A League of My Own

Sophomore ranks in 0.1 percent of video game, plans to move to California to pursue gaming career

graphic by Edith Perez

Lynne Diaz

graphic by Edith Perez

Connie Ho, Co-Editor-In-Chief

He ran through the door and plopped down in front of his computer. After logging on, he excitedly checked out the new updates available and started a new game. Soon enough, bright colored beams appeared on screen, as he and his teammates deployed their attacks in order to defeat their enemy and claim victory. The realm of battling and working in a team encaptured him and became his one and only passion.
Sophomore Mikey Nguyen started playing League of Legends three years ago. Ever since, he has been hooked. His highest achievement in the game so far is being ranked in Diamond 2, where he is ranked 2,000 in North America, out of 1.6 million people.
“I felt really surprised that not many people were in the Diamond 2 rank,” Nguyen said. “Last season, I didn’t try as hard. But this season, I still tried my best, and I was just surprised that I got that high.”
Nguyen found out about the game through an online advertisement. Before he started playing League of Legends, Nguyen mostly played Counter-Strike and browser games.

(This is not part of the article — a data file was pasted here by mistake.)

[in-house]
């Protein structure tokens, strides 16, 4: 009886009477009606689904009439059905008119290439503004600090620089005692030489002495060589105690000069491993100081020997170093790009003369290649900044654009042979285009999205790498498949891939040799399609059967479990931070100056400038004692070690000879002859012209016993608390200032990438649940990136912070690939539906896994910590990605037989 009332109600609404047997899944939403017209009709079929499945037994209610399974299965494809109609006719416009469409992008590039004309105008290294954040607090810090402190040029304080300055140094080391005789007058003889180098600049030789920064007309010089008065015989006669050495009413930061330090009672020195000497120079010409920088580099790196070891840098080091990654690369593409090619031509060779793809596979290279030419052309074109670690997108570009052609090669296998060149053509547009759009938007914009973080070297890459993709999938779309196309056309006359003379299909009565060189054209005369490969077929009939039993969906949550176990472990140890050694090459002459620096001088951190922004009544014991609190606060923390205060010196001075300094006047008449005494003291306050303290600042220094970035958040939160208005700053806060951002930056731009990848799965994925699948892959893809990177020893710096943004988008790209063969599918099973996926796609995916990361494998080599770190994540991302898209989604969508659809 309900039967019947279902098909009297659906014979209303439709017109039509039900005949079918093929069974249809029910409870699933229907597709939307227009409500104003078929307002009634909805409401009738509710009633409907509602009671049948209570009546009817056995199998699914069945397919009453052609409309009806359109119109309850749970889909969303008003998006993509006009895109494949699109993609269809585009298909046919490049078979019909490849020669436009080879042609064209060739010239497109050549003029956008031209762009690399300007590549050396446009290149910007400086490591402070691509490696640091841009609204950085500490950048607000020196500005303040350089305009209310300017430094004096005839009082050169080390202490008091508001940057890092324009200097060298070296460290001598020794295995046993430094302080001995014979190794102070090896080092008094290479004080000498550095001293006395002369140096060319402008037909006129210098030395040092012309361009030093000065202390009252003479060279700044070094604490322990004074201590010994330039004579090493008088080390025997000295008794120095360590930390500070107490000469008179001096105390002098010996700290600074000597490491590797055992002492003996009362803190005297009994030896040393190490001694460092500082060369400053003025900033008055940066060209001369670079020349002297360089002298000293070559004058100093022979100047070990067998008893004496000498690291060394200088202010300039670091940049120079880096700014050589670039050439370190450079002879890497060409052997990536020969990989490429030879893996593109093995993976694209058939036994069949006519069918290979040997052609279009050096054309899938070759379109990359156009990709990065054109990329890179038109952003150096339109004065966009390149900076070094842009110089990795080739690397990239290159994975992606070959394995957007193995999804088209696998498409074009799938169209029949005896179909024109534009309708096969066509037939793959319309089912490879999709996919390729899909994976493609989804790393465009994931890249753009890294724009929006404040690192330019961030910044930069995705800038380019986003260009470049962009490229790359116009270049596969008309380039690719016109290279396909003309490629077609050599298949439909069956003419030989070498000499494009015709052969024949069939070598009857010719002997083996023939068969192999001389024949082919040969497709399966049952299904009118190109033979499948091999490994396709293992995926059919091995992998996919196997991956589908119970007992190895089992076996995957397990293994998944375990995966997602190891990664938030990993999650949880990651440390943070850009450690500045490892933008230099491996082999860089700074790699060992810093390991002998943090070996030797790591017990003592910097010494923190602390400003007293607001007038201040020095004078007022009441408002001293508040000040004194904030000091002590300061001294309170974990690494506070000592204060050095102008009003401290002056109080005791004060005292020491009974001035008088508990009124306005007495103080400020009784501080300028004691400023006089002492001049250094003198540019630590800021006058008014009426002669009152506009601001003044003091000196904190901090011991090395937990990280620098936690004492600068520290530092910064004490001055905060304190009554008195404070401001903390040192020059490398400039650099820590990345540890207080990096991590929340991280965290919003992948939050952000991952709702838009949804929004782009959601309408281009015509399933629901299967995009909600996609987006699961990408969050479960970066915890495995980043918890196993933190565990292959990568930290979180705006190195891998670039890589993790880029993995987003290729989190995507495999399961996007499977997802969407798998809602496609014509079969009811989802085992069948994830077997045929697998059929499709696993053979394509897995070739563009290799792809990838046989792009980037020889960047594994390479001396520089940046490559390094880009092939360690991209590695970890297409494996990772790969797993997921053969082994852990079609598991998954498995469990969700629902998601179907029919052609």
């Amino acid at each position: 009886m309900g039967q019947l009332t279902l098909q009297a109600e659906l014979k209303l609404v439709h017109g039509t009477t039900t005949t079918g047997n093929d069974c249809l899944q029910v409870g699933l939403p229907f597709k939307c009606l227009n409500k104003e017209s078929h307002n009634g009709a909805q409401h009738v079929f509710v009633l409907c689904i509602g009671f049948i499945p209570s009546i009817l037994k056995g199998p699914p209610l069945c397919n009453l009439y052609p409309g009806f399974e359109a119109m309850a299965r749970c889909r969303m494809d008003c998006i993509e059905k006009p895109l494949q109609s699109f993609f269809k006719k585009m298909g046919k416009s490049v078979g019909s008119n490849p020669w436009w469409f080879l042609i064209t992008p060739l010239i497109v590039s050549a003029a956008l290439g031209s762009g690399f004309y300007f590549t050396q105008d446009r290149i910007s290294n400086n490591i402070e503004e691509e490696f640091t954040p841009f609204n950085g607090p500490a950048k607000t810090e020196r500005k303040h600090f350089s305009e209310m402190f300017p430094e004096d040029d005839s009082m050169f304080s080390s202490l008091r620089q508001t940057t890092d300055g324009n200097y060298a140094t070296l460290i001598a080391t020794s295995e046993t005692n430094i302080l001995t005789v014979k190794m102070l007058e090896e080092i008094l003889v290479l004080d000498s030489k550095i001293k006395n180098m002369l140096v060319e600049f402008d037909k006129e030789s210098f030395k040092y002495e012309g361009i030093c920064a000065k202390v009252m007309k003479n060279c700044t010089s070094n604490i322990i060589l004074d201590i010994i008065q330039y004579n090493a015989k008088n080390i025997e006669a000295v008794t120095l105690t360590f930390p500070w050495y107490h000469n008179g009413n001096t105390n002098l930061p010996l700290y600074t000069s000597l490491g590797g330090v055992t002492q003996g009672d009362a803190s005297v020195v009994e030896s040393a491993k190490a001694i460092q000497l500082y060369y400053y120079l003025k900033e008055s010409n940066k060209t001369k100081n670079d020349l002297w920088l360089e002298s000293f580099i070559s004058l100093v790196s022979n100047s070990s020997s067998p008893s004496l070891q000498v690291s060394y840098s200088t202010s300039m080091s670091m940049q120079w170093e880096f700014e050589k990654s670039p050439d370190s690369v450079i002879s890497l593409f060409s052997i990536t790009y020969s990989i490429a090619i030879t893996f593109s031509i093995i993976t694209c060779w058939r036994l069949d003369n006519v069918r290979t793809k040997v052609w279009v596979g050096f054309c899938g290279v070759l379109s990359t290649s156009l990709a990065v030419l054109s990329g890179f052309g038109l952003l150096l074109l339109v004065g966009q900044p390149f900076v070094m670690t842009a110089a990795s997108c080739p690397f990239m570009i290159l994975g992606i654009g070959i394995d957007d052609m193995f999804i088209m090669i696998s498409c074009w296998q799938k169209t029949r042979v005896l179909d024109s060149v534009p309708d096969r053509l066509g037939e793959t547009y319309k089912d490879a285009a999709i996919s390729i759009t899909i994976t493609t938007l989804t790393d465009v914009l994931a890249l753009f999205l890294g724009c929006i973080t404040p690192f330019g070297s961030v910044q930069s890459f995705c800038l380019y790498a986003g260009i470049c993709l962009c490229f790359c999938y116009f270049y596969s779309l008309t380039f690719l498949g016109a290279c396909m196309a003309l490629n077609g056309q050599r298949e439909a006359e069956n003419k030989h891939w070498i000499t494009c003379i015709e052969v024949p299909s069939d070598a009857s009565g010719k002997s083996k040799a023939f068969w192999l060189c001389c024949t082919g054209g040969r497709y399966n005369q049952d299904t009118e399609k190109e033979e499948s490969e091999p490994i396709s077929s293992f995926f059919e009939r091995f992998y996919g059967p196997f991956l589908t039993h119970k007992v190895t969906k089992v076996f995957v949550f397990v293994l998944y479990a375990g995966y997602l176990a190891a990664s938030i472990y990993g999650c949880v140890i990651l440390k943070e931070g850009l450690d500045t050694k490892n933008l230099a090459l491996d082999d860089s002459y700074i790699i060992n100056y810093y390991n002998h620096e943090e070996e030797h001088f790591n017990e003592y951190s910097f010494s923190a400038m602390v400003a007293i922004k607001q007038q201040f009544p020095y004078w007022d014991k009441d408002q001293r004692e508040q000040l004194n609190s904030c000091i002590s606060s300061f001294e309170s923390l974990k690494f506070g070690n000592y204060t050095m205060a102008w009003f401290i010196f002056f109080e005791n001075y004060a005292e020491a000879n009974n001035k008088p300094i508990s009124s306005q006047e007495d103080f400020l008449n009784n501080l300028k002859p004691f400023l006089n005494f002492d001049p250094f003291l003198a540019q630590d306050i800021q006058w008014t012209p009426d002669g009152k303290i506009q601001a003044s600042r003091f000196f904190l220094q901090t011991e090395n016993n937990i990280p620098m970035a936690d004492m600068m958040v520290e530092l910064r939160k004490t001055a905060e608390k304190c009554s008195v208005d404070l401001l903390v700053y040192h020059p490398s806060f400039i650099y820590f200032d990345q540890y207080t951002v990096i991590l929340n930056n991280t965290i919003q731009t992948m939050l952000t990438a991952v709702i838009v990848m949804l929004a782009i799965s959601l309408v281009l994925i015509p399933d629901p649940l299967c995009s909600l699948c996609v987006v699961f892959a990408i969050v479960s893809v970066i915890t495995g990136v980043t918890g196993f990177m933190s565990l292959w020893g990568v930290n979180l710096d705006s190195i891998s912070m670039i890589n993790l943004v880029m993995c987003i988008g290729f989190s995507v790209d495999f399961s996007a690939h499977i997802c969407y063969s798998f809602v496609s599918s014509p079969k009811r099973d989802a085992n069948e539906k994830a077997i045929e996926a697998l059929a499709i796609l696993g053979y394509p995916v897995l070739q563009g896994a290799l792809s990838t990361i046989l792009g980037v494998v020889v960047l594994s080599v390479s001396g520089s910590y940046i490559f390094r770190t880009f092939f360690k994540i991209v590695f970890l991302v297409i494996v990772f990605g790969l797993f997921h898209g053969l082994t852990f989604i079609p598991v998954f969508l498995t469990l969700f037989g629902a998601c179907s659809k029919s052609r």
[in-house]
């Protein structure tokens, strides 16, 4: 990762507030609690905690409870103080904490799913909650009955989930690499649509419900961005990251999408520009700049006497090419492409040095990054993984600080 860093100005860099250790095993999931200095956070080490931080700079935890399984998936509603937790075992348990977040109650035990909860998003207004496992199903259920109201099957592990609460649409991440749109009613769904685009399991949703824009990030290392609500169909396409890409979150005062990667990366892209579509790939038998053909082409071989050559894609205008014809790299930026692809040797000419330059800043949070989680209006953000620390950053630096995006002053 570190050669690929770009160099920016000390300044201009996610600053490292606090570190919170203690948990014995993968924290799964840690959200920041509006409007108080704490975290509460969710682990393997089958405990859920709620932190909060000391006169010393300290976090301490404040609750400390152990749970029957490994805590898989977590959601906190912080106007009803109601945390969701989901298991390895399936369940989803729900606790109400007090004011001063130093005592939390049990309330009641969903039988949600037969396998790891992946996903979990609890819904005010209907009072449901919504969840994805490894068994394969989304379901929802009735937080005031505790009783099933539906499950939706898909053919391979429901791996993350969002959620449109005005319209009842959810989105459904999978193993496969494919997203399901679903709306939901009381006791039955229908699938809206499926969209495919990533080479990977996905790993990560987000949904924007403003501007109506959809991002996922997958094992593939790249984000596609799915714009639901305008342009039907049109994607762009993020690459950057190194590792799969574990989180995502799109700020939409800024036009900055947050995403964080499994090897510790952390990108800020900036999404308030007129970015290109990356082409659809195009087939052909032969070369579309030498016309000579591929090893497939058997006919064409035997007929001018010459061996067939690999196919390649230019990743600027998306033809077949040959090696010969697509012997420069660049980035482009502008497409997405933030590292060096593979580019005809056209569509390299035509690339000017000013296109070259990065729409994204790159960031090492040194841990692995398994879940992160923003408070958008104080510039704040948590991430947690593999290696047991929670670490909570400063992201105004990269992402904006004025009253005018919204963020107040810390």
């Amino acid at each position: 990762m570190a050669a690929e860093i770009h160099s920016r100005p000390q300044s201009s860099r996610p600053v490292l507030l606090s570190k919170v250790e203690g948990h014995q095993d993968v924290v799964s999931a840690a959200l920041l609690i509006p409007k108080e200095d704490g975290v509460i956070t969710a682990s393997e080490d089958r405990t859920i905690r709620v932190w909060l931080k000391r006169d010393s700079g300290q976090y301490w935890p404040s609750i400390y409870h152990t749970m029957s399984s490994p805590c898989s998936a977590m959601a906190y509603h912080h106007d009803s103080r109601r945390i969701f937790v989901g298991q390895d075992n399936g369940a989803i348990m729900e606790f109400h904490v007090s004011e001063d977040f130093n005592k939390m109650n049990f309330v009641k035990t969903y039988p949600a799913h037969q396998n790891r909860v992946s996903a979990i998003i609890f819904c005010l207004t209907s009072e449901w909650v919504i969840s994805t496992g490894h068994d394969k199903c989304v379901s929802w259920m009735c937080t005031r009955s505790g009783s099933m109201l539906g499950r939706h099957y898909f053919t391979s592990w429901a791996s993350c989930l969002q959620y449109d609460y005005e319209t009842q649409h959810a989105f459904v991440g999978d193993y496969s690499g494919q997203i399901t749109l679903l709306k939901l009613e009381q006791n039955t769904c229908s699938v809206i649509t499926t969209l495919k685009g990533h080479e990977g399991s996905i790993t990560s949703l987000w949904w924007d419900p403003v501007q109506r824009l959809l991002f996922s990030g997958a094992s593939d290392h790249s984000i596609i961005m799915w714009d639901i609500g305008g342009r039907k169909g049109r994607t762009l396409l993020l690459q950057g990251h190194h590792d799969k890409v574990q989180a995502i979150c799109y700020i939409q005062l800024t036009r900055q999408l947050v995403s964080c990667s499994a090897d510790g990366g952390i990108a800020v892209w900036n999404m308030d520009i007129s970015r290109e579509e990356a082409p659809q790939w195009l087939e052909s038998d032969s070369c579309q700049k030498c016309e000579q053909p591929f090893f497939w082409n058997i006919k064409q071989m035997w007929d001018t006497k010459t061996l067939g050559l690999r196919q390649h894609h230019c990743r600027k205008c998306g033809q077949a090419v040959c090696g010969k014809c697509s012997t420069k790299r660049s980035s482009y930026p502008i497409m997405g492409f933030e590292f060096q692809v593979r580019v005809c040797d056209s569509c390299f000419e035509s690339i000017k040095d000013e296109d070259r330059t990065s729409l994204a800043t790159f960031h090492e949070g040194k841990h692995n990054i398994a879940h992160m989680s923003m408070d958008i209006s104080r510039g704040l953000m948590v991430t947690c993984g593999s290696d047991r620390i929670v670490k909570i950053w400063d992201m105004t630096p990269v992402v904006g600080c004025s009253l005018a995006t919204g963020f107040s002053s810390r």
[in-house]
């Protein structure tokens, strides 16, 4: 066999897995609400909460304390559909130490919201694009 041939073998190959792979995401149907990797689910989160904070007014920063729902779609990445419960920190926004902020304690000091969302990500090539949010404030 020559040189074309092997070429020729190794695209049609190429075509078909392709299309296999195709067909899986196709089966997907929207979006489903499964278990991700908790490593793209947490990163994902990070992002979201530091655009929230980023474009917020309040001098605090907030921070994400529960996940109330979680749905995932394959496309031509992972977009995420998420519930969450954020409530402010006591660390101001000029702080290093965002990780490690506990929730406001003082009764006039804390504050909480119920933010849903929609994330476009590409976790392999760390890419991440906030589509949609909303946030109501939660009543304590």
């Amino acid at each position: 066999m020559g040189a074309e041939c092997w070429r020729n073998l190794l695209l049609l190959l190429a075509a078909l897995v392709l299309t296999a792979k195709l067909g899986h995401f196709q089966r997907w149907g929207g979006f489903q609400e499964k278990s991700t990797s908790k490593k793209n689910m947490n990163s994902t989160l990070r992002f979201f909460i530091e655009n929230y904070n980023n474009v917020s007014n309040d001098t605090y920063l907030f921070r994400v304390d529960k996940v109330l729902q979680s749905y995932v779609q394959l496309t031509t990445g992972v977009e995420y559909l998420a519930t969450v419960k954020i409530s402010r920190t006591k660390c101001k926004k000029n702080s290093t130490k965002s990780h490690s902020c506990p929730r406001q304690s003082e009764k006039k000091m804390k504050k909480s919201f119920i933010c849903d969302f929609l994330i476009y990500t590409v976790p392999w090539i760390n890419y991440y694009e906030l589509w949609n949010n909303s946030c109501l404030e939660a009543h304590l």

“The other games I played, I wasn’t that interested in,” Nguyen said. “League attracted me the most. There were a variety of characters you could play, and that’s what made it fun every time.”
In the game, players are grouped in teams of five. Players can either join in a team with four other random people or invite others to play. Nguyen is in a team with his friends, including sophomore Raymond Truong.
“It’s a MOBA, a multiplayer online battle arena, where you choose a champion and the champion has a set amount of skills,” Truong said. “You use the champion to fight another champion. You are going to defend and attack the enemy’s Nexus, which is like the base. You defend your Nexus, and make sure the enemy team doesn’t attack yours while you attack theirs. Whoever destroys the enemy’s Nexus first, wins.”